Differential Legal Status or Sectorial Policies

This status is based on the principle that the country's majority has full language rights while minorities have fewer rights that are nonetheless officially and legally recognized by the state. In other words, though always enshrined in legislation or in a constitution, such language rights are generally extensive for the majority and restricted for minorities. This protection is equivalent to the special status or to the sectorial policies adopted under the country's broader language-policy framework.

Canada uses the approach extensively, as do many other countries. For instance, English is Ontario's official language, but the province has given French fairly extensive rights in the areas of education, justice, legislation and provincial administration. QuebecManitoba and Prince Edward Island also rely on this formula. However, when it comes to schooling for minorities, ALL of Canada's provinces use it, because schooling rights are provided under the constitution and in the Charter of Rights and Freedoms (article 23).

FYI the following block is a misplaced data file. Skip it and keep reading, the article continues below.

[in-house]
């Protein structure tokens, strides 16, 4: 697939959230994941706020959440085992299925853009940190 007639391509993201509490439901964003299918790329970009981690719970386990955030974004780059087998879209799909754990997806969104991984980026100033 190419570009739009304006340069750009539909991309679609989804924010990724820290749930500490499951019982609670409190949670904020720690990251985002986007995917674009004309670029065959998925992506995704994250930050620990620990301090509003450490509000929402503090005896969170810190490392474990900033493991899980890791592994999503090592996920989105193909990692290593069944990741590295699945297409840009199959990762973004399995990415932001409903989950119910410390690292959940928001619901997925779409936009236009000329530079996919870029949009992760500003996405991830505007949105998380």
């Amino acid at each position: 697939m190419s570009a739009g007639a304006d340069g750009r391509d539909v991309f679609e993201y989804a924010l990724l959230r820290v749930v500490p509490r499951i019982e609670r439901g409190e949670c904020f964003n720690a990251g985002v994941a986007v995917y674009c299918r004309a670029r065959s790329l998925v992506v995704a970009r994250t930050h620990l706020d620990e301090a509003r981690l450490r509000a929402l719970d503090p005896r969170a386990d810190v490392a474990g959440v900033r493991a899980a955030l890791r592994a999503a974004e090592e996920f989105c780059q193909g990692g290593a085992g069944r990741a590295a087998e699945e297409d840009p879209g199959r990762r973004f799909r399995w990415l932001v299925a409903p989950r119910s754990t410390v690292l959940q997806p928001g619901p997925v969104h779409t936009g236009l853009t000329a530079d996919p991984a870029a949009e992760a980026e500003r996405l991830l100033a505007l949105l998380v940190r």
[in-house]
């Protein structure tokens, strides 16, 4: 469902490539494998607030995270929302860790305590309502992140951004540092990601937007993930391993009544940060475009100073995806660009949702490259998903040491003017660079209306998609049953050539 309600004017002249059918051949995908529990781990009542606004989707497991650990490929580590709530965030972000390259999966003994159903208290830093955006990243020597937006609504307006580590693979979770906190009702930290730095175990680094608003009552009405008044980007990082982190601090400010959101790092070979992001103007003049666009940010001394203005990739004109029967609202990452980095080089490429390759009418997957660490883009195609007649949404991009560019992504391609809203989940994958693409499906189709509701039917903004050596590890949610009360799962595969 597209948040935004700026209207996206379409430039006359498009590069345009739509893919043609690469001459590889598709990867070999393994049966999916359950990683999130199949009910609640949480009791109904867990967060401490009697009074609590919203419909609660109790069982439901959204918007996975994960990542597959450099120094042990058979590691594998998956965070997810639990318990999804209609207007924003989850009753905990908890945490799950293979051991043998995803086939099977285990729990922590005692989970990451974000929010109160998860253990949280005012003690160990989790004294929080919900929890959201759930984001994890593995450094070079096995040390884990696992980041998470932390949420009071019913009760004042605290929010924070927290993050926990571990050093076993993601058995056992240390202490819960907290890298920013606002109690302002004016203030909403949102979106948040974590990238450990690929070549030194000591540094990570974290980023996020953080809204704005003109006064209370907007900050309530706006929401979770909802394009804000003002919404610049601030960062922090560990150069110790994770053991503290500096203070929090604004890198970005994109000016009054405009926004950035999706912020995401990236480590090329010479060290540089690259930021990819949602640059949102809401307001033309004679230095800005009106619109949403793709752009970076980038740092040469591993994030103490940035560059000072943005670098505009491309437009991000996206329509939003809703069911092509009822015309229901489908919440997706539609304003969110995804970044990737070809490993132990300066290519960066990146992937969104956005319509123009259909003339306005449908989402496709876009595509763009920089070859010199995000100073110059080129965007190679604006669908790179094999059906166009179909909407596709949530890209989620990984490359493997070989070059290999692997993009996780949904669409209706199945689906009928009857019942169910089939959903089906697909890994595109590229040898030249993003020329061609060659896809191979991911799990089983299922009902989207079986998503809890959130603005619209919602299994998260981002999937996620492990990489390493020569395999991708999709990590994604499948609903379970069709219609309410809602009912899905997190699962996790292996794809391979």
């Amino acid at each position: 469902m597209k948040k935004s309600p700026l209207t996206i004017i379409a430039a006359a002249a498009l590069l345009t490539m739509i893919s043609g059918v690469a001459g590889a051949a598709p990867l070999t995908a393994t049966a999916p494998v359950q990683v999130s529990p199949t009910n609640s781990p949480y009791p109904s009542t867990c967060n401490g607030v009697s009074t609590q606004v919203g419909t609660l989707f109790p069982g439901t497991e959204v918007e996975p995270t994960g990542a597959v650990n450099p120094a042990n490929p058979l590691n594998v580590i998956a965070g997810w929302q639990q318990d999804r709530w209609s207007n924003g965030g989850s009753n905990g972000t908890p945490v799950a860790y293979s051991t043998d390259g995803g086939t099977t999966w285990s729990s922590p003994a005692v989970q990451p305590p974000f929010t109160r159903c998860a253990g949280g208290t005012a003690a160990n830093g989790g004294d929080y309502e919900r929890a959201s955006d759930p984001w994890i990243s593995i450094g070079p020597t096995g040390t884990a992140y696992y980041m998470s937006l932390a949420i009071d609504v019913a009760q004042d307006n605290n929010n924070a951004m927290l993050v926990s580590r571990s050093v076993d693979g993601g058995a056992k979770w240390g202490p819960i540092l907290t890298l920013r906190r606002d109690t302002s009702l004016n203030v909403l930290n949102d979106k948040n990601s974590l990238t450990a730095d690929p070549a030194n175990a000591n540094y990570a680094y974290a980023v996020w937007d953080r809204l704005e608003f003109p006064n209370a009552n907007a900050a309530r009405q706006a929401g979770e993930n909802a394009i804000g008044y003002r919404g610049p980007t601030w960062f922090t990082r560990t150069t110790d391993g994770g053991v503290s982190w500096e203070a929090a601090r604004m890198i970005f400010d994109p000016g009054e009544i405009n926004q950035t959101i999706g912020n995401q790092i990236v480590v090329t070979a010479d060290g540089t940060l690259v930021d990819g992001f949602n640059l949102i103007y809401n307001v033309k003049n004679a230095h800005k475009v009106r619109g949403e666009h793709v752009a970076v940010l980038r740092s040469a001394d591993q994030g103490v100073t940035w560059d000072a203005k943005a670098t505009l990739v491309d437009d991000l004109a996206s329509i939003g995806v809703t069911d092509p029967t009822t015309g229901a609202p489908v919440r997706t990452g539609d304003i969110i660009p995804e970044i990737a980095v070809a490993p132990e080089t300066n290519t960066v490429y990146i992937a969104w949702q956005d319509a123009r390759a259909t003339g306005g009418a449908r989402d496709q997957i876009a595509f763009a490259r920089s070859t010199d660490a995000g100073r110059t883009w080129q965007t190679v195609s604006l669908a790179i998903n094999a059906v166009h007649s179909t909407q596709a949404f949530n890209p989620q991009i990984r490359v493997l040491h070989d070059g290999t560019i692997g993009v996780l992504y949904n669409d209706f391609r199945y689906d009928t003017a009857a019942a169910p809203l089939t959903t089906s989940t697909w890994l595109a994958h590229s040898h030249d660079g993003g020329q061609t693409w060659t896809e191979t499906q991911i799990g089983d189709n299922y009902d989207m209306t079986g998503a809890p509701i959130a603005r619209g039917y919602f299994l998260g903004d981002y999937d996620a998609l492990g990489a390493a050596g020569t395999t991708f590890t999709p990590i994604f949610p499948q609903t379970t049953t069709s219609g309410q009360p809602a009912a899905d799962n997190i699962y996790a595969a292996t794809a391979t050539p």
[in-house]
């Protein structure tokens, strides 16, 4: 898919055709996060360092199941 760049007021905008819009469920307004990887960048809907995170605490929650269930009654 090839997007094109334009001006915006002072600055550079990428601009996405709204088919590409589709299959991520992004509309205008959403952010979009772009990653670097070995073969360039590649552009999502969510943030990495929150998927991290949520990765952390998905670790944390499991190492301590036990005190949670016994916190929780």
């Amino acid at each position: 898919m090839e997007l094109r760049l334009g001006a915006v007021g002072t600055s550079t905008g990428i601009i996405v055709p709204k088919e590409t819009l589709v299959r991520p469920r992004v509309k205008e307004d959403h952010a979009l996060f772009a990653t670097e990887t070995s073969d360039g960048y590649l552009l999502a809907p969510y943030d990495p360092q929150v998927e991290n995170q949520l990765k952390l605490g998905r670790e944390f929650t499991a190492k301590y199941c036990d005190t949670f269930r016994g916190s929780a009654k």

Elsewhere in the world, differential legal status is common in Germany, Bulgaria, Croatia, Estonia, Lithuania, Netherlands, Romania, Slovakia and Sweden, among others. These countries typically grant certain rights to minority-language groups in key areas like government services, justice, schools and the media. The objective is to protect minorities according to the principle of restricted individual rights while recognizing the right to be different. The formula allows countries to apply the principle of a single official language while granting funademental rights to minorities.

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